Ever since I watched the Wizard of Oz and the cowardly lion, I have been amazed and curious about courage. I think it is an essential key to moving forward in life. Change and growth sprout from courage, without courage we would be stagnant. “… existentialists believe that to choose the future regularly requires courage. Without courage, one may choose the past regularly, which stagnates the quest for meaning” (Maddi).
I was surprised by the fact that not much has been written about courage as an existential given of existence. Some givens that have been listed are: willingness, freedom, existential anxiety, death, isolation, responsibility, meaning, and choice. With each one, I believe, there is courage needed in some form or another. And like the cowardly lion and these givens, courage is there inside of us without doubt. I have seen this in my clients and know it exists within me as a person and therapist. In order to understand and explain how I applied it to my experience with my client, it is important to state that I believe courage exists within each given.
Willingness is motivation, a reason to begin something. Out of our will come challenges and obstacles. At this point we have the freedom to choose what we will do differently. Maddi mentions how hardiness “emerged as a set of attitudes or beliefs about yourself in interaction with the world around you that provides the courage and motivation to do the hard work of turning stressful changes from potential disasters into opportunities instead."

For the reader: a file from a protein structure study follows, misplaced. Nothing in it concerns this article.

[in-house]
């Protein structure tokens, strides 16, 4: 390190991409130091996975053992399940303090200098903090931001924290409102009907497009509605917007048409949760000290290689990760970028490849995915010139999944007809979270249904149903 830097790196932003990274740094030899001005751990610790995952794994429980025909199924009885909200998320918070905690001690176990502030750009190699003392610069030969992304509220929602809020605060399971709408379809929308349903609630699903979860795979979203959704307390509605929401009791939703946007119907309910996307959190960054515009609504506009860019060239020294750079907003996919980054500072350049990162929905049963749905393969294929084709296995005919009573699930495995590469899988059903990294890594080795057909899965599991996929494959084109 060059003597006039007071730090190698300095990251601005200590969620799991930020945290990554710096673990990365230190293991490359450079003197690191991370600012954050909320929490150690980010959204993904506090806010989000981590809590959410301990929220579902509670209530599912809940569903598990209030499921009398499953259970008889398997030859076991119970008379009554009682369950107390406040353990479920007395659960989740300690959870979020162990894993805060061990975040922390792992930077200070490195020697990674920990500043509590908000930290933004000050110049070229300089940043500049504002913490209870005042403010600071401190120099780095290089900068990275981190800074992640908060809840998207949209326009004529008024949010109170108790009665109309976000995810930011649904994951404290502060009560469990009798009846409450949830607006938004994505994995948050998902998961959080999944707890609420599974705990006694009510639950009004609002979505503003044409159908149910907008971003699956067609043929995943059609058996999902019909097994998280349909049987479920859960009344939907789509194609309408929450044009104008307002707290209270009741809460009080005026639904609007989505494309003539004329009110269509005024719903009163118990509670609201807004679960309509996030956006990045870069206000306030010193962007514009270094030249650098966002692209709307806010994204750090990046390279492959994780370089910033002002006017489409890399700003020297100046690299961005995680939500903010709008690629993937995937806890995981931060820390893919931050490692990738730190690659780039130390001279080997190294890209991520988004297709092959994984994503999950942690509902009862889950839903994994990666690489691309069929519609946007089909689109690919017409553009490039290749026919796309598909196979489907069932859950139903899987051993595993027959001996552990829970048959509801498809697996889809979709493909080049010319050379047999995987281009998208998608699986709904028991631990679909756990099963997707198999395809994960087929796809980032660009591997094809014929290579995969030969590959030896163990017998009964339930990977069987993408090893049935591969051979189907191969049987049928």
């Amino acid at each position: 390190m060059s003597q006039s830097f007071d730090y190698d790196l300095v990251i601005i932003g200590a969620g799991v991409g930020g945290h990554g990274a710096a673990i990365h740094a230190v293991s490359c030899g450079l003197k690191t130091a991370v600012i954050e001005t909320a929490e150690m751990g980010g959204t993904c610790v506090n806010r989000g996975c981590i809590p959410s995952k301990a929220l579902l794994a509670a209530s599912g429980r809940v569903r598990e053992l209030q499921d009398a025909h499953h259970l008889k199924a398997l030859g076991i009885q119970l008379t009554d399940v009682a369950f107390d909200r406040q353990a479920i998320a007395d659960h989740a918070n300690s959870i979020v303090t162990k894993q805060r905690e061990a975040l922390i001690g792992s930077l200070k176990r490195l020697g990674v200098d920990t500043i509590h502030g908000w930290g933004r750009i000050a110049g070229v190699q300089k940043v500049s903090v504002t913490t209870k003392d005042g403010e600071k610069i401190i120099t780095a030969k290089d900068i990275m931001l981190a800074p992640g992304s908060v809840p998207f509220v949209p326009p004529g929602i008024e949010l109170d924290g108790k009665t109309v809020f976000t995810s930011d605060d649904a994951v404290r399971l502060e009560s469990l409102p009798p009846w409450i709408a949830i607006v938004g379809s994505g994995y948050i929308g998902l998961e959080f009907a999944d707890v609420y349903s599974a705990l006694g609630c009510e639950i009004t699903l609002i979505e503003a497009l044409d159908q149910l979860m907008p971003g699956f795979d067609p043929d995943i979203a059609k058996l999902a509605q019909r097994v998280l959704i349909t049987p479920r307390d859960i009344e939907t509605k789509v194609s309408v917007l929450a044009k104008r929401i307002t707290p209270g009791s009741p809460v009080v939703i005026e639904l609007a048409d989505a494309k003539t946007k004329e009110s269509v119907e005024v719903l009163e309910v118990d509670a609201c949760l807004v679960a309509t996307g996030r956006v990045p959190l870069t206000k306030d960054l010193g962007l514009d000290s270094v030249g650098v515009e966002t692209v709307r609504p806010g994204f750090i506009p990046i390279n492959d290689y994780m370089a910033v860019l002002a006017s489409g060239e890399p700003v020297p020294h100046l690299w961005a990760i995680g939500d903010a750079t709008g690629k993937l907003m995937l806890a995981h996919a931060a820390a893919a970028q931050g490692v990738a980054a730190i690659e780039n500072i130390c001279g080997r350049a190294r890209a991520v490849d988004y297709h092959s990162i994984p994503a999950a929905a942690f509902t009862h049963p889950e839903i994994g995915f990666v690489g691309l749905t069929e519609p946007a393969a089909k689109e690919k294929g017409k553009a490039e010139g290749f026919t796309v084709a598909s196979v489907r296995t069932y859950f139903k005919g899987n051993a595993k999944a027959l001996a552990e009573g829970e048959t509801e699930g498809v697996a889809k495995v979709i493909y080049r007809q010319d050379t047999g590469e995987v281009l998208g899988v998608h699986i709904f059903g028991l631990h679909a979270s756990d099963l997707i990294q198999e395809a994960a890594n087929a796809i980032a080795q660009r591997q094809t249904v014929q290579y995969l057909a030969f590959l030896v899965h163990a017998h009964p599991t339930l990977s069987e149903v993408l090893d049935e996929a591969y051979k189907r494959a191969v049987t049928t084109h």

Freedom can be scary in that it gives us the ability to make any choice or no choice. It takes courage to make sense of freedom and to take advantage of it without going too far. One must remember consequences when enacting freedom.
Death could be the most terrifying given to some. It is the end. It is to be expected. As we choose to decide how we view the inevitability of death it takes courage to learn about it and accept that we all are going to die. It then takes the courage to choose how we will live.
If we are in isolation, it takes courage to step out into the world. It takes courage to feel those feelings of isolation and aloneness. It takes courage to realize we are not the only ones with challenges. Isolation is a way to hide, a way to dwell. It can also be a chance to incubate or immerse. It is the beginning of self-awareness, a kick-start to courage.
Along with choices come responsibilities. We are responsible for our choices, our actions and to take this responsibility requires courage: the courage to admit to what we have done or not done; the courage to make amends; the courage to celebrate who we are and what we believe in; and the courage to do something different.
Making these choices will bring about anxiety especially if we are not sure of the outcome. It takes courage to make the choice into the unknown and through the fear and anxiety. “What is the answer to tolerating the anxiety of uncertainty? … existential courage (i.e., ‘the courage to be’)” (Maddi).
Choosing to be courageous in so many ways fuels the meaning in our lives. This fuel gives us hope, a reason to live, a reason to continue being courageous. When we run up against obstacles in life, it is courage that has us push them out of the way. Courage is what has us bust through fear. Courage is change and growth. Courage is choice.